For example, the weight and body condition of pregnant cows, which affects fetal nutrition, is dramatically impacted by the plane of nutrition. This plane can vary from year to year on the same farm, depending on the growing and harvesting conditions for the forages which make up the majority of most beef cow diets. As well, the seasonality of the beef cow production cycle sees major diet changes, as many cows transition from grazing to stored feeds during early gestation.
The need for additional dietary feed energy as temperatures decline from fall into winter further complicates things. The end result is that pregnant cows often undergo significant changes in body weight and fat level during the course of gestation, and these changes can vary from year to year. While we know that major changes in the level of energy and protein in the diet of cows in late gestation can affect the birth weight, vigour, and health status of the newborn calf, new research is finding that, contrary to the traditional view, cow nutrition in early gestation may have an impact on traits exhibited much later in the calf ’s life. And, in addition, dietary differences in late gestation which are not large enough to affect the neonatal calf may exert an influence much later in the animal’s life.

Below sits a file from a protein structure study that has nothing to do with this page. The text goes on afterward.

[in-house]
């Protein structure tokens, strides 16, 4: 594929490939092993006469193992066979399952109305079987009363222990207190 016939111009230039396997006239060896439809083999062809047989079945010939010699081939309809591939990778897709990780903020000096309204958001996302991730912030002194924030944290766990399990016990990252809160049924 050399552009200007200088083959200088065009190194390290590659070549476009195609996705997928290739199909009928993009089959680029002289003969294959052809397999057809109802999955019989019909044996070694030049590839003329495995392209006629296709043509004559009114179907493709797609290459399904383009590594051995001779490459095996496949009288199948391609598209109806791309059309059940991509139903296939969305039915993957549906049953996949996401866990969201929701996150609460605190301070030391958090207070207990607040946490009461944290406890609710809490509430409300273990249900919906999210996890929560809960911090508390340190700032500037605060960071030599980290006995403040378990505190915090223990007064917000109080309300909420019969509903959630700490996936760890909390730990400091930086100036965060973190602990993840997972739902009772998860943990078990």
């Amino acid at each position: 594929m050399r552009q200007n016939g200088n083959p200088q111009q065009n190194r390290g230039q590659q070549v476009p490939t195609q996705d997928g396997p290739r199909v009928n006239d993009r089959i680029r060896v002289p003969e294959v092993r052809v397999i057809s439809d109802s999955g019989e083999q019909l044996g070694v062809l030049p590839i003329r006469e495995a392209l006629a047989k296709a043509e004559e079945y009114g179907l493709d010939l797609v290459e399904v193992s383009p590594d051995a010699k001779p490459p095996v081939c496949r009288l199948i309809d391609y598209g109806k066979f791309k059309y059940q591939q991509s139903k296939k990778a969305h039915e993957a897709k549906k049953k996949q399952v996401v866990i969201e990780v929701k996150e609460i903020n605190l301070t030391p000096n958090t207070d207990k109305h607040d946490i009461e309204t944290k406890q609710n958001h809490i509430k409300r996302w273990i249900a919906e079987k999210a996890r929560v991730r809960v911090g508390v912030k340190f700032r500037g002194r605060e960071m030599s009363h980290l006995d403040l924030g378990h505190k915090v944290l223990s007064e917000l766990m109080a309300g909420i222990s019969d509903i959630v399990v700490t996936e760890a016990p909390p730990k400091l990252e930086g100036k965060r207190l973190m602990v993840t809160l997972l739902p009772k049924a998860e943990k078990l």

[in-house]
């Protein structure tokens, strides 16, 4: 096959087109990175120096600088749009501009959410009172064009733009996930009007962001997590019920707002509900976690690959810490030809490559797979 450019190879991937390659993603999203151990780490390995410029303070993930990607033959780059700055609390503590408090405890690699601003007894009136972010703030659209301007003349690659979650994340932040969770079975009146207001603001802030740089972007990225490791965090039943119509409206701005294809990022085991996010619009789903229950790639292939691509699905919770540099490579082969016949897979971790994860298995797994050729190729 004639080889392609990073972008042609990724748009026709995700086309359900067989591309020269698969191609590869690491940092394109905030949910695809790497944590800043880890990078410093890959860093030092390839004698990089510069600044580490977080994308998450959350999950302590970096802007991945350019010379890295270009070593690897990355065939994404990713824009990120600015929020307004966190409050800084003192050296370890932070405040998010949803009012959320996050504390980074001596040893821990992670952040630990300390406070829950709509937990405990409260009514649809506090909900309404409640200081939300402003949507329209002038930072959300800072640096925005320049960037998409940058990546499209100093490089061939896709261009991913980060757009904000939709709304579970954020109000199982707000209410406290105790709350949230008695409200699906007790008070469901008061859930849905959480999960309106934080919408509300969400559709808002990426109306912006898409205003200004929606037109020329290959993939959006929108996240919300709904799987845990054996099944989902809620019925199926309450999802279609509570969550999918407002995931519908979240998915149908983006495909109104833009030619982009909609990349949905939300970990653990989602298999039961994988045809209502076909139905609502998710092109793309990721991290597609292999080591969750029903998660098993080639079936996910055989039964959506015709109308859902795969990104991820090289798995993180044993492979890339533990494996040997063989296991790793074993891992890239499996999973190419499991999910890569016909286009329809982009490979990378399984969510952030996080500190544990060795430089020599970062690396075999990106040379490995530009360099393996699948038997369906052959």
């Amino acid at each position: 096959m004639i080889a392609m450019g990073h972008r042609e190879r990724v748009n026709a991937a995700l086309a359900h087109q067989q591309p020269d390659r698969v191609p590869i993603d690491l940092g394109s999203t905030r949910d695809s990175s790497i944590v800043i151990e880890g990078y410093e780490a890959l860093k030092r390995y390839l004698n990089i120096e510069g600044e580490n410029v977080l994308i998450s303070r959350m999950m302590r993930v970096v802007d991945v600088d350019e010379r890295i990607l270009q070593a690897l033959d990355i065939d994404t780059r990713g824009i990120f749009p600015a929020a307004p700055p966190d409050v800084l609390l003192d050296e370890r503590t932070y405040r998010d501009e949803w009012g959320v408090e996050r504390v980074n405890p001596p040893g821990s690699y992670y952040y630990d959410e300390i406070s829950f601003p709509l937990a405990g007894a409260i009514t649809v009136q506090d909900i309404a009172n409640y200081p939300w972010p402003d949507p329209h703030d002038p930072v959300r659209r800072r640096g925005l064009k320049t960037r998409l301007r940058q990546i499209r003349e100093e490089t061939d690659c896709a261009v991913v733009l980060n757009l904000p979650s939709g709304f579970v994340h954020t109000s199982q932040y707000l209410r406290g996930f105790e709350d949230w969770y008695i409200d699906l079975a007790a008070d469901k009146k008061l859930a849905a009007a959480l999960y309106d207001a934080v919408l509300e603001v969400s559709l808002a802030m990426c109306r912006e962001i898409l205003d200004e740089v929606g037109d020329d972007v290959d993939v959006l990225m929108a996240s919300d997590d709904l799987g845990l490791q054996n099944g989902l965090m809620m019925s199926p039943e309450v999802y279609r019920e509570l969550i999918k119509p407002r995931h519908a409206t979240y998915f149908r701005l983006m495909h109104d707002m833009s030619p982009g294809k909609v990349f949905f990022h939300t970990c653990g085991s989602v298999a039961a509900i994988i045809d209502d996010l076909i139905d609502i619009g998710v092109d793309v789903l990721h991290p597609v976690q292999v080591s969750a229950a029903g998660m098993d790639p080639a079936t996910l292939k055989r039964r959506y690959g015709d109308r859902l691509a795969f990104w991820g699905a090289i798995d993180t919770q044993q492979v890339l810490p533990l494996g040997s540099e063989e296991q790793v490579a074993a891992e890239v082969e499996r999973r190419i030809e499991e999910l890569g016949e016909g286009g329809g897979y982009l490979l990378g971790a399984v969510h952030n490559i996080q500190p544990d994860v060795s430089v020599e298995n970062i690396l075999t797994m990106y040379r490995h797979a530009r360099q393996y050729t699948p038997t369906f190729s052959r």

More from the Canadian Cattlemen website: Good cows don’t just happen
A Nebraska study looked at the effect of protein supplementation of grazing late-gestation cows on the performance of their heifer progeny. Heifer calf birth weights were the same for supplemented and unsupplemented groups, showing that the difference in nutrient supply was not great enough to have an impact on fetal growth. However, the heifer calves from supplemented dams had greater weaning weights, prebreeding weight, weight at pregnancy check and, most importantly, better pregnancy rate. This pregnancy rate difference was quite large, with heifers from non-supplemented dams at 80 per cent while heifers from supplemented dams were 93 per cent. And the heifers from supplemented dams had a 28 per cent advantage in the number of calves born in the first 21 days of the calving season.